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7 Signs You Need to Pump Your Septic Tank

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When you are taking care of your home, you’ll find that some things have a way of telling you when they need something. Your ceiling leaks if your roof needs a patch, your lawnmower starts chugging if it’s clogged with grass, your hinges squeak when they need oil and your septic tank . . . well, let’s just say it works harder than most when it’s trying desperately to tell you it needs to be pumped.

And that’s a good thing, because the repercussions of a seldom-pumped septic tank can be severe. Septic tanks need to be pumped periodically in order to get rid of solid waste deposits that form on the bottom and top of your tank and put life-shortening stress on your entire septic system.

Many times septic tank additives are marketed to homeowners as a solution or substitute for pumping your septic tank. They are composed of bacteria or enzymes that claim to help soften or break down waste. Unfortunately, sometimes the the bacteria can cause more harm or add to your septic tank problems by delaying or masking problems. Research has shown there is no substitute for getting your septic tank pumped. Septic tank maintenance should become a part of your regular home maintenance.

Septic tanks are often neglected by homeowners because they are underground and out of sight. Just because you haven’t had any septic tank problems, does not mean you should neglect the maintenance schedule.

Seven Signs You Need to Pump Your Septic Tank

  1. Because It’s Time – Our first “sign” isn’t a sign at all, but a rule. We put it in the number one spot because it’s the most important thing to remember about your septic system and adhering to it can save you big on time, stress and money.

Depending on the number of users, septic tanks generally need to be pumped every one to three years. The best person to recommend a maintenance and pumping schedule that’s right for you is your septic service provider.

  1. Sluggish Draining/Flushing – If you’ve noticed slowly draining tubs, showers, washing machines or, worse, toilets that just aren’t as “energetic” as usual, it’s probably a good indication you need your tank pumped.

This is one of the most innocuous signs, so you should consider yourself lucky that you’ve been given a chance to fix things before something worse happens.

  1. Odor – As your septic tank fills up, odor-causing gasses have nowhere to go and can end up emanating from your toilets, drains, outdoor septic tank area or your drainfield, causing a problem that’s not only gross, but unhealthy.

If you suddenly notice sulphurous or sewage odors in or around your house and property, it’s time to call a septic service, pronto.

  1. Surprisingly Lush, Green Lawn Over Drainfield – Normally, the grass over your drainfield should look similar to the grass in the rest of your lawn, but if it’s suddenly making its neighbors look shabby in comparison, it could mean that it’s been getting a little extra “fertilizer” in the form of excessive waste liquid.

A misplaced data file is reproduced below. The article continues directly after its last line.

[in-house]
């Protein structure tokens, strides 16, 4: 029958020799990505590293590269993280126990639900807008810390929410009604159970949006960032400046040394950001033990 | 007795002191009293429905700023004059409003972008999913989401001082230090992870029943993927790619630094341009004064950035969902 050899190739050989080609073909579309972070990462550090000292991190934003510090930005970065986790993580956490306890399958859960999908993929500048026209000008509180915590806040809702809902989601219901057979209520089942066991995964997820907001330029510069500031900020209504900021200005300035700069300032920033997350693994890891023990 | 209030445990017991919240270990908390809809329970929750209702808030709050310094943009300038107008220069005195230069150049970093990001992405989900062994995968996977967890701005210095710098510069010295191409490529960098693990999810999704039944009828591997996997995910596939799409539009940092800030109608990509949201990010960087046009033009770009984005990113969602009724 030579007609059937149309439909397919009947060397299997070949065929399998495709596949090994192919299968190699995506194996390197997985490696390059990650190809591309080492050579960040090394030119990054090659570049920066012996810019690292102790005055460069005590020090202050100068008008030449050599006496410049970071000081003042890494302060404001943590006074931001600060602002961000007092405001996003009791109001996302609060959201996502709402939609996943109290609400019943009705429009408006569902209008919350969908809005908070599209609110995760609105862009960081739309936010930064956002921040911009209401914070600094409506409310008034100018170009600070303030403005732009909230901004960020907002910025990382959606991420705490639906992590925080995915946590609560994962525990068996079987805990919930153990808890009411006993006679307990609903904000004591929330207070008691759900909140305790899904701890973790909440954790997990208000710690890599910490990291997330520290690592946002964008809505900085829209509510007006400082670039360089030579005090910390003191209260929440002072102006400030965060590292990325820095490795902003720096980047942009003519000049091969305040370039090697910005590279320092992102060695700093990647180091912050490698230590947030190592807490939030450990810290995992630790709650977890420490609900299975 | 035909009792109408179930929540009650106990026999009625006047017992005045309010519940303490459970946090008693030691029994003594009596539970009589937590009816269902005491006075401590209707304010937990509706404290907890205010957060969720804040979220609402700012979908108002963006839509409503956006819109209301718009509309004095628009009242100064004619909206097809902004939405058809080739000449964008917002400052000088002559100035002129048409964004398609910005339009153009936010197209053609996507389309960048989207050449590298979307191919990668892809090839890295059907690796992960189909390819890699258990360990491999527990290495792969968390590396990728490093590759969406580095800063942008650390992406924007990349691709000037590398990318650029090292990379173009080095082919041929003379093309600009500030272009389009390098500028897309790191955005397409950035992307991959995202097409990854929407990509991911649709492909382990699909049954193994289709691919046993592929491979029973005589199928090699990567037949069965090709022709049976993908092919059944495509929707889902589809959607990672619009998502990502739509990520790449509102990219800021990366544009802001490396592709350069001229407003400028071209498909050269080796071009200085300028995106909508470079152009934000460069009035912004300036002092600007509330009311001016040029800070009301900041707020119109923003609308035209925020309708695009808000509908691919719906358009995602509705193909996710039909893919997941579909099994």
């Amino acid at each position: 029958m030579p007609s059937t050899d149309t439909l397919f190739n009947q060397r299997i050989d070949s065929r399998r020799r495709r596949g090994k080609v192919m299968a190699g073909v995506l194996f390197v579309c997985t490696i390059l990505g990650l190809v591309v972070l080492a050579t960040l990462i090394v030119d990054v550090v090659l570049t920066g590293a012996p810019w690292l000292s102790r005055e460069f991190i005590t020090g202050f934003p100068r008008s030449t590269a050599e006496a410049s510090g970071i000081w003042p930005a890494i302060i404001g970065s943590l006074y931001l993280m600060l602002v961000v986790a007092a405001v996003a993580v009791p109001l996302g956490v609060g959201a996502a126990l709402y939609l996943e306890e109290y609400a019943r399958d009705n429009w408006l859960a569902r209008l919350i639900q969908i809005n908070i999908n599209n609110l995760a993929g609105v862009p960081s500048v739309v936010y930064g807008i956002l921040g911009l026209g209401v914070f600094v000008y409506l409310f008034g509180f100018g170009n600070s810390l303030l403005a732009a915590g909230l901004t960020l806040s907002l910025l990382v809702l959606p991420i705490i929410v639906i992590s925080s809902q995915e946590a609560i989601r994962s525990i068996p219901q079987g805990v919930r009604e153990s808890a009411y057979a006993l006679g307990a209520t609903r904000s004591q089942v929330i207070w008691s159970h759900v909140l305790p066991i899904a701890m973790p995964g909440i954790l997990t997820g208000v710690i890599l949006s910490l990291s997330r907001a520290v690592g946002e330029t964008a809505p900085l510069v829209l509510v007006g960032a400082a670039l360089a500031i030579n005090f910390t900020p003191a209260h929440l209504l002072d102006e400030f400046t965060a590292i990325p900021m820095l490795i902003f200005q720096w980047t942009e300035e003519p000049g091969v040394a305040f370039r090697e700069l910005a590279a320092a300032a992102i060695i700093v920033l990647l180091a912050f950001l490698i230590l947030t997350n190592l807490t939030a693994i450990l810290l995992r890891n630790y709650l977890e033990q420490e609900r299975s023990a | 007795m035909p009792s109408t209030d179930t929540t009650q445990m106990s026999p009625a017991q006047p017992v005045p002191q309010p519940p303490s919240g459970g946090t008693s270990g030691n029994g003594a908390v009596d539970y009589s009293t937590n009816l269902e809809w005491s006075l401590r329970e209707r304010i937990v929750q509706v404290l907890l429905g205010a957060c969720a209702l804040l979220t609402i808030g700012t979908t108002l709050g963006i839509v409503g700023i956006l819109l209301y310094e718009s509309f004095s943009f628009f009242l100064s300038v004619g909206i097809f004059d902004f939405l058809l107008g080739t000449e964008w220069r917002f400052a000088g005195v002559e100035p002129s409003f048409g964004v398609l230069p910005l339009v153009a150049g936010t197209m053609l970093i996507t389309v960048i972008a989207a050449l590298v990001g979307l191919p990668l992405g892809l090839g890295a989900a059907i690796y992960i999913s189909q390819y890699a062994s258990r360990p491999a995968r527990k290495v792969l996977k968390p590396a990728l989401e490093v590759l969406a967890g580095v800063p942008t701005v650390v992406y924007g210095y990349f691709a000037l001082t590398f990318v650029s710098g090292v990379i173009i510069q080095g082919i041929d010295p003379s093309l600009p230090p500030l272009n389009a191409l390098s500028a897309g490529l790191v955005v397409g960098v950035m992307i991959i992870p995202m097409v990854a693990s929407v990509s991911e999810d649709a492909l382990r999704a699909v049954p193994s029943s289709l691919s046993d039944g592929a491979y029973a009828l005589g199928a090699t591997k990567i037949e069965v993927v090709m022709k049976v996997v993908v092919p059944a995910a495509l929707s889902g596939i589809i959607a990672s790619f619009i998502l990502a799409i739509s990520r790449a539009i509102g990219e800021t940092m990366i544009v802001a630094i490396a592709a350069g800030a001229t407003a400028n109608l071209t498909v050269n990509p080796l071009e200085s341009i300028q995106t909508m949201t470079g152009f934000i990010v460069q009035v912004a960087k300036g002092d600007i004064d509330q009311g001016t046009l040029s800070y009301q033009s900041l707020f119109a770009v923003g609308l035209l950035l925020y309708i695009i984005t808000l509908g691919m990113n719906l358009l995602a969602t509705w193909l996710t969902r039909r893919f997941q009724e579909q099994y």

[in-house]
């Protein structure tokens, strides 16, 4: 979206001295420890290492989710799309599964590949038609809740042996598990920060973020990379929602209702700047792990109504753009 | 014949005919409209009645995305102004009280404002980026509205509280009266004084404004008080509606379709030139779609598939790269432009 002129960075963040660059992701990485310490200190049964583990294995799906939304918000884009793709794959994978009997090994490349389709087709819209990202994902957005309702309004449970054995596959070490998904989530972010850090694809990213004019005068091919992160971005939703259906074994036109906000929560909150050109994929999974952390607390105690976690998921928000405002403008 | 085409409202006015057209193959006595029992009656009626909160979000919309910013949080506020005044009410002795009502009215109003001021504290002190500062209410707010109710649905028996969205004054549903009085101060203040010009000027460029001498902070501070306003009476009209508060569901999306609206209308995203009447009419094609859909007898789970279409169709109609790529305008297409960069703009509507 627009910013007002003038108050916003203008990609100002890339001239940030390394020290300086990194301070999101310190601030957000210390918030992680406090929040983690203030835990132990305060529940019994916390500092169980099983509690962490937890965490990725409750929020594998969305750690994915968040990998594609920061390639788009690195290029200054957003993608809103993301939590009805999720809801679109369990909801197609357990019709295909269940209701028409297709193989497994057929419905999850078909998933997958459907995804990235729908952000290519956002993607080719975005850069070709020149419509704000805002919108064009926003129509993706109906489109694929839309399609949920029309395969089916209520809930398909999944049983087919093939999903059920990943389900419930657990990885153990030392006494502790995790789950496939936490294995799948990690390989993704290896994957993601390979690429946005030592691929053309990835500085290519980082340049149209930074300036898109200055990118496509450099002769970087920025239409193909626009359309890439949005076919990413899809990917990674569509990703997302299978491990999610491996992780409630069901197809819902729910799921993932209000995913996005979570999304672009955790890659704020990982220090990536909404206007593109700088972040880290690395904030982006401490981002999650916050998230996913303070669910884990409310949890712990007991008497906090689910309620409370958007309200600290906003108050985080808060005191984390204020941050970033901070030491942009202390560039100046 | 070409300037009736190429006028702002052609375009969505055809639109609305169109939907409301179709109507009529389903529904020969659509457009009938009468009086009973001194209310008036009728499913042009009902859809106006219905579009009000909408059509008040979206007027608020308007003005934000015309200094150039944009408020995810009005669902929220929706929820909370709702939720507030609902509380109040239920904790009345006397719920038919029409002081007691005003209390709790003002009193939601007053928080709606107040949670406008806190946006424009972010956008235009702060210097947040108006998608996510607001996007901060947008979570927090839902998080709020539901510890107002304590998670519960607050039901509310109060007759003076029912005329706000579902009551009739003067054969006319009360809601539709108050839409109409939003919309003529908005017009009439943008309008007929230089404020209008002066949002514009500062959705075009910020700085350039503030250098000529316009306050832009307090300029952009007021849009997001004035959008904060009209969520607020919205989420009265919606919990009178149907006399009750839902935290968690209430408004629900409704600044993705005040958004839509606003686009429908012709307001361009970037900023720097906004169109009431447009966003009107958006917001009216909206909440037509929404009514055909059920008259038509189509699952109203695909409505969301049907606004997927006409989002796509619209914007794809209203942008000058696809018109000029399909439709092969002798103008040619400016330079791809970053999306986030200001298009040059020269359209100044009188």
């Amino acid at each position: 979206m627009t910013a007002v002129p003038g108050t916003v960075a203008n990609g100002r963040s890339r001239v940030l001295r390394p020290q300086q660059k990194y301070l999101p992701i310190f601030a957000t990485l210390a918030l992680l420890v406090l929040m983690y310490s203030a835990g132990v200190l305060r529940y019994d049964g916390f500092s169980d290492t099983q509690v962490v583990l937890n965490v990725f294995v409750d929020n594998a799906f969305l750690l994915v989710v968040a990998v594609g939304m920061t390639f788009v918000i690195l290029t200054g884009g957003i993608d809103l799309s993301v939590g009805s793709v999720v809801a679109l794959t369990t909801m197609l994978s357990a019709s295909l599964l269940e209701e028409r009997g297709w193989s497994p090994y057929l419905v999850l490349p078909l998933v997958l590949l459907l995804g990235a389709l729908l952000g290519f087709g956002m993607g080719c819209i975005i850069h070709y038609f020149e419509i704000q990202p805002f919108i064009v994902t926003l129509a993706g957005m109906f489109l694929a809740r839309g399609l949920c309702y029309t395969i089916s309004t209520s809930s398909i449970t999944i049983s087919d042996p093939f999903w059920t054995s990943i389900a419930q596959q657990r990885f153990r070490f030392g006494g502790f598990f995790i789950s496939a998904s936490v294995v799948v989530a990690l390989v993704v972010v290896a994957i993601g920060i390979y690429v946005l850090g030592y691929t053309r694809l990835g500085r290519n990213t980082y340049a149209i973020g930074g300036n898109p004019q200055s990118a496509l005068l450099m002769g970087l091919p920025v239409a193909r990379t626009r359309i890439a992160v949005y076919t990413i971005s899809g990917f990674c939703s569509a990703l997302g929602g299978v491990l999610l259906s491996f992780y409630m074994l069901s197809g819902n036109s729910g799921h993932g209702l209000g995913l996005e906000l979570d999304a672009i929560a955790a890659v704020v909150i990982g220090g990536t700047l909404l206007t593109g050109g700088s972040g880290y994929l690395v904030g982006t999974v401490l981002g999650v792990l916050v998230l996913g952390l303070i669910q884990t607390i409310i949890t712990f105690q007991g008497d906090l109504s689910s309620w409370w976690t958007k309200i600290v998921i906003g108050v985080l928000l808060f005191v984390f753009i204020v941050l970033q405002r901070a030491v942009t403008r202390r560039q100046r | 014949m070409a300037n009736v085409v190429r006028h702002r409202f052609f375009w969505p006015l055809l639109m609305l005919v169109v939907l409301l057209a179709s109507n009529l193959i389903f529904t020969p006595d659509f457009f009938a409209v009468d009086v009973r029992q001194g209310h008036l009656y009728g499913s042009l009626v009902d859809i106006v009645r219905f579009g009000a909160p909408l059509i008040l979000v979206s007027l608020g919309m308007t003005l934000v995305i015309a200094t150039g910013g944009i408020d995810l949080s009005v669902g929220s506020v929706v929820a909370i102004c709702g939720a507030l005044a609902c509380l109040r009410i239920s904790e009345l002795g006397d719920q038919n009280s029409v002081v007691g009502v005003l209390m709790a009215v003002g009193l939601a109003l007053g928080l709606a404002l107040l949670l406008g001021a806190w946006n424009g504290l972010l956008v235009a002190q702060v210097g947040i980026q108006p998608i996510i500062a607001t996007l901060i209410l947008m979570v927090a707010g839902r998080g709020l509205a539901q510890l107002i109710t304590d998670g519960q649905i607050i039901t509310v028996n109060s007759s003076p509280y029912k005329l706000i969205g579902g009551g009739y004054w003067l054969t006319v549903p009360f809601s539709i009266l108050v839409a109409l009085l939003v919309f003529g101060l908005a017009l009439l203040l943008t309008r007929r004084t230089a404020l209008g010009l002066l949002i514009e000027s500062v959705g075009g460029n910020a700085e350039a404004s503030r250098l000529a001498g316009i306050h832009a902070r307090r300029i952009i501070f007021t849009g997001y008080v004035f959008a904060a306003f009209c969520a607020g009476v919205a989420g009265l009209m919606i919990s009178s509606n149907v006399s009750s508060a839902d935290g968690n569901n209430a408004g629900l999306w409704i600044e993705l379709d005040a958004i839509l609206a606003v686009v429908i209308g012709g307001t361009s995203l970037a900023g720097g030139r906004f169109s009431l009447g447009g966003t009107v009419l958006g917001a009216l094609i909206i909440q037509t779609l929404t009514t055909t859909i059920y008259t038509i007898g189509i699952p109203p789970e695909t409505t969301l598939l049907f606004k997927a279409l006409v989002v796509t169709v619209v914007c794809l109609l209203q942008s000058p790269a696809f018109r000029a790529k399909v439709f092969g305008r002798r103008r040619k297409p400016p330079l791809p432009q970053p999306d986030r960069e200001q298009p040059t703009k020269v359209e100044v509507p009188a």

1. Standing Water – When a septic tank’s full, water can start to pool in any number of places around your property; but the most tell-tale of those are around the tank itself and the drainfield. Pooling water is a serious indication that, at the very least, you need your septic system pumped and inspected immediately.
  1. High Nitrate Content in Well Water – This sign only applies to those relying on well water, but for those homeowners,  it’s an important one. It’s recommended that well water be tested at least once a year and, if higher than normal nitrate levels are detected, it can be an indication that waste water is overflowing your septic system and leaching into your drinking water.
  1. Sewage Backup – Out of all the signs, this is no doubt the one you would least like to experience; but if you aren’t on a regular pumping/maintenance schedule and you choose to ignore all the previous signs, having raw sewage backup into your house is a very real possibility.

The minute you see any sign of sewage backup, it’s important to call your septic service immediately and avoid the area. If you’re lucky, a mere pumping may be all you need. If your maintenance schedule has been neglected, there may be more septic tank problems involved or  drainfield issues.  

Of course, paying attention to sign number one will give you the best chance of never having to deal with the other six. A well maintained septic system can last up to 30 (sometimes 40 or 50) years and save you loads of money, hassle and heartache.

Paradise Valley Septic is a full-service septic system installation, maintenance and repair company, so we’re expertly equipped to handle any type of septic emergency. Even so, we’d much rather put you on one of our scheduled service plans and help you stop disasters from happening long before they start.

Call or email today to schedule an appointment!

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